Our government has made several announcements this year (2004) about their commitment to see that broadband is available in rural areas. Important: This is the government's initiative, not mine. I think they are sincere. I also think that when they made the initial announcements they really had no idea how difficult the "last mile" problems would be. In April/2005 our same government has made a big announcment reaffirming their commitment, including a new deal with Telus and startup funding.
Will communities like the rural parts of Creston and Wynndel get broadband? Probably. When? Well, that depends on a number of issues: government support, commercial realities, and local initiatives. As I continue to spend time on this issue I am beginning to think that there is a chance for our community to do some creative things which will bring us affordable broadband in the end of 2005.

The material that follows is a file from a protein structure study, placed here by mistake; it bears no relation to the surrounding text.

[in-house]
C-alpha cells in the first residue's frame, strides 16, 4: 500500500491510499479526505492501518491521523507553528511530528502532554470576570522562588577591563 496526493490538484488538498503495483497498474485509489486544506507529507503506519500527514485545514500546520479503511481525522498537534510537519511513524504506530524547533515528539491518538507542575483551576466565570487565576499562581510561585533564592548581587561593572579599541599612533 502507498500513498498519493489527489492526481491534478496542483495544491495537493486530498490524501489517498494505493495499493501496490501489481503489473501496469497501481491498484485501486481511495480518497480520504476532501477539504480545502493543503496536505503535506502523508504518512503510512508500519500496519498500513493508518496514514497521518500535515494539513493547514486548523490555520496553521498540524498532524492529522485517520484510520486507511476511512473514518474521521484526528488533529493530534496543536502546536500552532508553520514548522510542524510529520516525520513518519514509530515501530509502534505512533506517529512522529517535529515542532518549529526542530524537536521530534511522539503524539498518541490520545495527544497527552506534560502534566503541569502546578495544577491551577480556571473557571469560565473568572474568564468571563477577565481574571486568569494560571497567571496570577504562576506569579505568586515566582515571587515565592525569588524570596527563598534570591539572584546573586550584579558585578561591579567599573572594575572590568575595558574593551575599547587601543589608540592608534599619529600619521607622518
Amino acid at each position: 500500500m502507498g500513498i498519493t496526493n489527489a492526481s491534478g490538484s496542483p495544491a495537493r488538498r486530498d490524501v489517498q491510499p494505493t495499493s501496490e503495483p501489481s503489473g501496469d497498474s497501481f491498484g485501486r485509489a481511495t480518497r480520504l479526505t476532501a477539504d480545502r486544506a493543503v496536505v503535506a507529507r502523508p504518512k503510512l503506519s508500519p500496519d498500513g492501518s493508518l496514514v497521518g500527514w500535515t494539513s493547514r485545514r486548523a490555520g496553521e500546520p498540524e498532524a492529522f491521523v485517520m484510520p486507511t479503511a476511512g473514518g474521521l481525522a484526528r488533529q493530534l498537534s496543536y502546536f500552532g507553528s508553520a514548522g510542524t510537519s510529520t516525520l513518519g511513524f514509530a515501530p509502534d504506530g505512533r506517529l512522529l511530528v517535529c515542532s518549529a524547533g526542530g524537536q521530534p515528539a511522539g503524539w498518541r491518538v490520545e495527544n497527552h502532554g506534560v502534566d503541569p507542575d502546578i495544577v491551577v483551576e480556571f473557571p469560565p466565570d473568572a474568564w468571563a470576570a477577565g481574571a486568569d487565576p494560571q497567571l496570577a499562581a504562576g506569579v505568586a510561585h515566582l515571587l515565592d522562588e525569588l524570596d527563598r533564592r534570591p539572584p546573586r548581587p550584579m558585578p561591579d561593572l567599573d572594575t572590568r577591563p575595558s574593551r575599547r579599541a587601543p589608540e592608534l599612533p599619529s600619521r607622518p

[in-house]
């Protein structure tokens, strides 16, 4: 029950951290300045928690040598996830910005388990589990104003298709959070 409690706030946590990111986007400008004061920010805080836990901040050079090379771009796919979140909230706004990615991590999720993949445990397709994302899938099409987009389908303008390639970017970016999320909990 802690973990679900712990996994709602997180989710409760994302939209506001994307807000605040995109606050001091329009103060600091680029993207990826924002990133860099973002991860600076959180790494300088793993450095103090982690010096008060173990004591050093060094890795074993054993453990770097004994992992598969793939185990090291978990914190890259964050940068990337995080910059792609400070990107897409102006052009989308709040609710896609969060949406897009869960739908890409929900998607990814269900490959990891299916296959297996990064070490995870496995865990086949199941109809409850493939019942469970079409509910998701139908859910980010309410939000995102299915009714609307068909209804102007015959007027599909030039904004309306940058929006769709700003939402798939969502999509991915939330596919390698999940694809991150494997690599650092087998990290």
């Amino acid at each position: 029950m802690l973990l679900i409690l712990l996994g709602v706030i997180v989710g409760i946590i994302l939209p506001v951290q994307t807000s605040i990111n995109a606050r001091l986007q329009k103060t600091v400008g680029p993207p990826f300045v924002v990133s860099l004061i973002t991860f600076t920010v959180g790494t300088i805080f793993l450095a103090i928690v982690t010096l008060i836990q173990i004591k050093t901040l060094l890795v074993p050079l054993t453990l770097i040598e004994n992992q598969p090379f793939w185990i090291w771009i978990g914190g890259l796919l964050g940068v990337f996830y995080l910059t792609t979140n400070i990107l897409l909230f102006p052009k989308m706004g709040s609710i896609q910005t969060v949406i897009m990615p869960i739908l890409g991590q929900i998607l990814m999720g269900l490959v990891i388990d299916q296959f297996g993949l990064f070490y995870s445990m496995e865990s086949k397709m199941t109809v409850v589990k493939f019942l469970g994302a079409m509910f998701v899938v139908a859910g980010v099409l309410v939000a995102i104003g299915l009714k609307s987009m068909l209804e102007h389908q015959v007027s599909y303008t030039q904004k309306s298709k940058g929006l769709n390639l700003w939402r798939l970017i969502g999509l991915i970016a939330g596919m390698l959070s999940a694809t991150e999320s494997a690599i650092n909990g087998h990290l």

This is a bit of a diary of the ongoing adventure. Please visit the other pages on this site to get a feel for how much work all this has been (and continues to be). We're having some success! If anyone has an update, more information, suggestions, or just want to tell me what a jerk I am to deal with ... send mail to firstname.lastname@example.org.
DISCLAIMER: I'm responsible for the content on this page. I'm not trying to be nasty to anyone, just present an honest representation of my journey. If I've offended you, sorry, but life's like that. If I've misrepresented something you've told me, send me mail so I can correct it. If I'm sharing a rumor or secret that I shouldn't be, let me know and I'll take it off the site.